Limon­i­cus lucky dip

Matamata Chronicle - - News - By IRIS RID­DELL

Two months ago Tineke de Jong made a fas­ci­nat­ing dis­cov­ery in the green­house – a tiny white mite, fast-mov­ing and nearly trans­par­ent.

She and hus­band Frans, own­ers of South­ern Belle Or­chard in Mata­mata, sent a sam­ple to Zonda, the coun­try’s lead­ing spe­cial­ists in bi­o­log­i­cal pest con­trol, to see what they had found.

‘‘From ex­pe­ri­ence, we know that fast-run­ning mites are hunters, look­ing for eggs or ju­ve­niles or what­ever it is they’re af­ter,’’ Mr de Jong said.

The re­sults came back with a name for their mys­te­ri­ous mite – am­bly­dro­ma­lus limon­i­cus, a vig­or­ous preda­tor found through­out New Zealand.

‘‘It will prey on potato-tomato psyl­lids, thrips, white­fly and can also sur­vive on pollen if it needs to.’’

Mr de Jong, whose busi­ness sup­plies su­per­mar­kets, restau­rants and farm­ers’ mar­kets, said the mite had made a huge dif­fer­ence to the num­ber of pests in their 1500 sqm green­house.

‘‘Us­ing nat­u­ral preda­tors to con­trol pests is a big part of what we do. We use a mite for thrips and sticky traps and par­a­sitic wasps for aphids.

‘‘That we got limon­i­cus here is a lucky dip, it must have come in some­how.’’

Zonda en­to­mol­o­gist Ter­ril Marais said limon­i­cus had mas­sive po­ten­tial as a form of bi­o­log­i­cal con­trol and could save the in­dus­try mil­lions, ex­cept for one prob­lem.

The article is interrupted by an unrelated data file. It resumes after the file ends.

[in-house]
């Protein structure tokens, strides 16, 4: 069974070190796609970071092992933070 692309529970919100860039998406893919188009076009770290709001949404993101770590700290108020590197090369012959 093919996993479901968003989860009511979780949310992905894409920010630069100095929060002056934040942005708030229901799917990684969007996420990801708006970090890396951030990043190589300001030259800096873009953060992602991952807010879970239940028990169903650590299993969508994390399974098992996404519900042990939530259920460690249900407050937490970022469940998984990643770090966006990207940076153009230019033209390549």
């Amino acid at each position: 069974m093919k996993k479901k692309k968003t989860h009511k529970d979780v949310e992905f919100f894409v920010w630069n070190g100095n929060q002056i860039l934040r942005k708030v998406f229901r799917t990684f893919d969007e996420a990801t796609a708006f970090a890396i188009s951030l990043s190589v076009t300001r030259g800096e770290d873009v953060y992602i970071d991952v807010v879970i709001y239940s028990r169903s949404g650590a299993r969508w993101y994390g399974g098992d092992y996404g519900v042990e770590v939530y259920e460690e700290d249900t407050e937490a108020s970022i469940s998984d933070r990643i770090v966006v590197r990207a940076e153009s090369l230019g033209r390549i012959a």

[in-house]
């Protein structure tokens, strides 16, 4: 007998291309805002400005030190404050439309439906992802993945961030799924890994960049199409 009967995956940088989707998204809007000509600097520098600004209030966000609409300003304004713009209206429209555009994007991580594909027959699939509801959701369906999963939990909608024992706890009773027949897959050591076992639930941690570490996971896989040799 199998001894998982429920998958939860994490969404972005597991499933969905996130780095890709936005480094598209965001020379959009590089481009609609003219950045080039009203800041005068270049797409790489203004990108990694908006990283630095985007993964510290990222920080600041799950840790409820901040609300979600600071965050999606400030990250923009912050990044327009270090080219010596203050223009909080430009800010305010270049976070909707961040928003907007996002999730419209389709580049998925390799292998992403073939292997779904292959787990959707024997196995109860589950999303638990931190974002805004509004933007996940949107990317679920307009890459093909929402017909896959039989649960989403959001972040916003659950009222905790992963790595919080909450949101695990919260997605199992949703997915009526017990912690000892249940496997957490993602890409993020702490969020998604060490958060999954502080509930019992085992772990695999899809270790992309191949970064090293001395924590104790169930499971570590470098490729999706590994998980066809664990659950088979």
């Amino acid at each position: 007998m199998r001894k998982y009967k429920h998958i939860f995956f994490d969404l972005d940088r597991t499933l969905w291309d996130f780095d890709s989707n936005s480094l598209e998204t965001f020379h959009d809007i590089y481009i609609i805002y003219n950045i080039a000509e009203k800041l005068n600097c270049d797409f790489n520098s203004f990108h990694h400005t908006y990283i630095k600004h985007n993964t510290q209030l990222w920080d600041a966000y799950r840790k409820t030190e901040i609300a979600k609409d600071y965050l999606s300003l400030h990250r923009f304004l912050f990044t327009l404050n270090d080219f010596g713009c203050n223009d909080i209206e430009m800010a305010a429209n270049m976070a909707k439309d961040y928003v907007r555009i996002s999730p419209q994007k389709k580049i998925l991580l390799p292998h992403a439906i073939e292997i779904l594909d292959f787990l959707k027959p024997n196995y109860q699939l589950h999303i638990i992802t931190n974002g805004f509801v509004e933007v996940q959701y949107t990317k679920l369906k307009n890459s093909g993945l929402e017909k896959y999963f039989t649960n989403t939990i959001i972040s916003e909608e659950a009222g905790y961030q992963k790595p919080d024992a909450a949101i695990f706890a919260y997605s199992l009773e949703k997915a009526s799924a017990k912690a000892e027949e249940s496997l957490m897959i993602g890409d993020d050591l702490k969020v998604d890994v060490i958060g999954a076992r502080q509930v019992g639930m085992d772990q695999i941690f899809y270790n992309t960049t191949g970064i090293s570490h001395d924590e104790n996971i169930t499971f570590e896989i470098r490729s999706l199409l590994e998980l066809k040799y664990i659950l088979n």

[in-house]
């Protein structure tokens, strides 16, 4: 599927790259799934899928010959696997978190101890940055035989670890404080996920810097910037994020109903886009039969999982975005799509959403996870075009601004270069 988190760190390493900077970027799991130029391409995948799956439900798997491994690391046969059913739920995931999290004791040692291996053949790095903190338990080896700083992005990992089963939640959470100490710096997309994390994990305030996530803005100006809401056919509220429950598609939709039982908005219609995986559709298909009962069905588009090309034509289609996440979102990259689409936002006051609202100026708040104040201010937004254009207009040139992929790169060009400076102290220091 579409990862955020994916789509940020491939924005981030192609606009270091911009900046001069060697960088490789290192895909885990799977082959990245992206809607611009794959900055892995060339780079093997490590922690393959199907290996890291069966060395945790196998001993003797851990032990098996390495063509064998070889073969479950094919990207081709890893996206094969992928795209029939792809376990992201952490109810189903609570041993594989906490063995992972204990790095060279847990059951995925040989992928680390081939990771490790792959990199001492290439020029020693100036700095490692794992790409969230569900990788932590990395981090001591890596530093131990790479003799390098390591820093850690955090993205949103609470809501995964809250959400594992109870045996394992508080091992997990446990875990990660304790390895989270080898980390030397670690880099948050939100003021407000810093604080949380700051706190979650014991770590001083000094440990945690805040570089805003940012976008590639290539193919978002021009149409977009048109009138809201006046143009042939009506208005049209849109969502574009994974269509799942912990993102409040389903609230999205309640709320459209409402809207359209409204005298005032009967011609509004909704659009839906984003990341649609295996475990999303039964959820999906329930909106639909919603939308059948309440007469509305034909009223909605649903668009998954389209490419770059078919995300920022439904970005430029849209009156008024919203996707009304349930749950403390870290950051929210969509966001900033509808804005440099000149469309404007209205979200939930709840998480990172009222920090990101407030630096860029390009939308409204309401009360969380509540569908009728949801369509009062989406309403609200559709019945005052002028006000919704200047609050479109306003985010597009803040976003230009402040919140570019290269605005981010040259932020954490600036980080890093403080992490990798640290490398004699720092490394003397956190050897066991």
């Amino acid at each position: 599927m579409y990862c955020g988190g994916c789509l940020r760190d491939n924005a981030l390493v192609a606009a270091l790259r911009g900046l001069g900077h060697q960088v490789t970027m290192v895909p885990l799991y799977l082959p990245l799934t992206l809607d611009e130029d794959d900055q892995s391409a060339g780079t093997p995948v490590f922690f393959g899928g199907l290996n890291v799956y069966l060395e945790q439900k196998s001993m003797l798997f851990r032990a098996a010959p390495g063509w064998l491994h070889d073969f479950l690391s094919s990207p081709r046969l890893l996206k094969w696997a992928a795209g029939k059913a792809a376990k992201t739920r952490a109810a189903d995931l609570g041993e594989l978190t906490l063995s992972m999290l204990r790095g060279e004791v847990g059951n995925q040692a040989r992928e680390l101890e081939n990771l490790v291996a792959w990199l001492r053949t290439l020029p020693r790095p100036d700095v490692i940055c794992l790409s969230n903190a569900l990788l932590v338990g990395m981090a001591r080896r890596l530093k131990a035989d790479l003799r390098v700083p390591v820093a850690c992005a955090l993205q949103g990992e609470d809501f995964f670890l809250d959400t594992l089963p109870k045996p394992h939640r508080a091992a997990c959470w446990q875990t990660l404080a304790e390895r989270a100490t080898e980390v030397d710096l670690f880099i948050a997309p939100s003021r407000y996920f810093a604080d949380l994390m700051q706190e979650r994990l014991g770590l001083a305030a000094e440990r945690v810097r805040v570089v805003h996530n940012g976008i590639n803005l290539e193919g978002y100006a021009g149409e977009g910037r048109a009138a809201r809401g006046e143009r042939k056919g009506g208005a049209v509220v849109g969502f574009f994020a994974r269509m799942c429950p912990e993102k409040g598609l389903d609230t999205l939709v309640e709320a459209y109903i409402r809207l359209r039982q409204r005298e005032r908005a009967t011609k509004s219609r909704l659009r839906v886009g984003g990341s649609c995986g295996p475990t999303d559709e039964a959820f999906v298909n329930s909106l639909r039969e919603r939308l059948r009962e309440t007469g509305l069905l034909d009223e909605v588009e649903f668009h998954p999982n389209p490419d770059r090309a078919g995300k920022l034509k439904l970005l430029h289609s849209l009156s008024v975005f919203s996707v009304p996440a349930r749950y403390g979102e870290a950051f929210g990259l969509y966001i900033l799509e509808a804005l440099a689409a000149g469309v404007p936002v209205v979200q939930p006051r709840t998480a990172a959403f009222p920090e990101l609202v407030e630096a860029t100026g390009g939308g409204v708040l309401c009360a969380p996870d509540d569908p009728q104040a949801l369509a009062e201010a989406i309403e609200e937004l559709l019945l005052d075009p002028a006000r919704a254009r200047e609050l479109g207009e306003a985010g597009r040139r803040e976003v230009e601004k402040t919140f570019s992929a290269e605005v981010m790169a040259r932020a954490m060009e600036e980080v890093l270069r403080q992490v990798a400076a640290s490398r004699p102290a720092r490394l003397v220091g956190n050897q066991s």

‘‘ They’re very hard to rear be­cause they’re can­ni­bal­is­tic. That can hap­pen when you’re try­ing to raise preda­tors in a con­fined area.

‘‘The de­vel­op­ment of a fi­nan­cially vi­able rear­ing sys­tem is go­ing to be the make-or-break of them.’’

She said that al­though lit­tle re­search had been car­ried out on the mite in New Zealand, Kop­pert Bi­o­log­i­cal Sys­tems in Hol­land had been work­ing on it for 20 years and had just re­leased it to the pub­lic as a form of bio­con­trol un­der the brand name Li­mon­ica.

‘‘They’ve ob­vi­ously cracked it some­how, which is very ex­cit­ing over there.

‘‘It would be nice if the in­dus­try could get be­hind it and fund a masters or PHD stu­dent or some­thing. That’s def­i­nitely on our wish­list be­cause it would be great for New Zealand’s in­dus­try.’’

New Zealand was some­thing of a col­lect­ing ground for ben­e­fi­cial mites, Ms Marais said.

‘‘I know Canadian sci­en­tists came out at some stage to col­lect some preda­tory mites to rein­vig- orate their colonies, and the food mite used in Hol­land to rear other preda­tors is from here.

‘‘The orig­i­nal stock of limon­i­cus Kop­pert used were from here, too.

‘‘ So they do like to keep an eye on us and we do find some ex­cit­ing things from time to time but no­body here tends to have the money to do any­thing with it.’’

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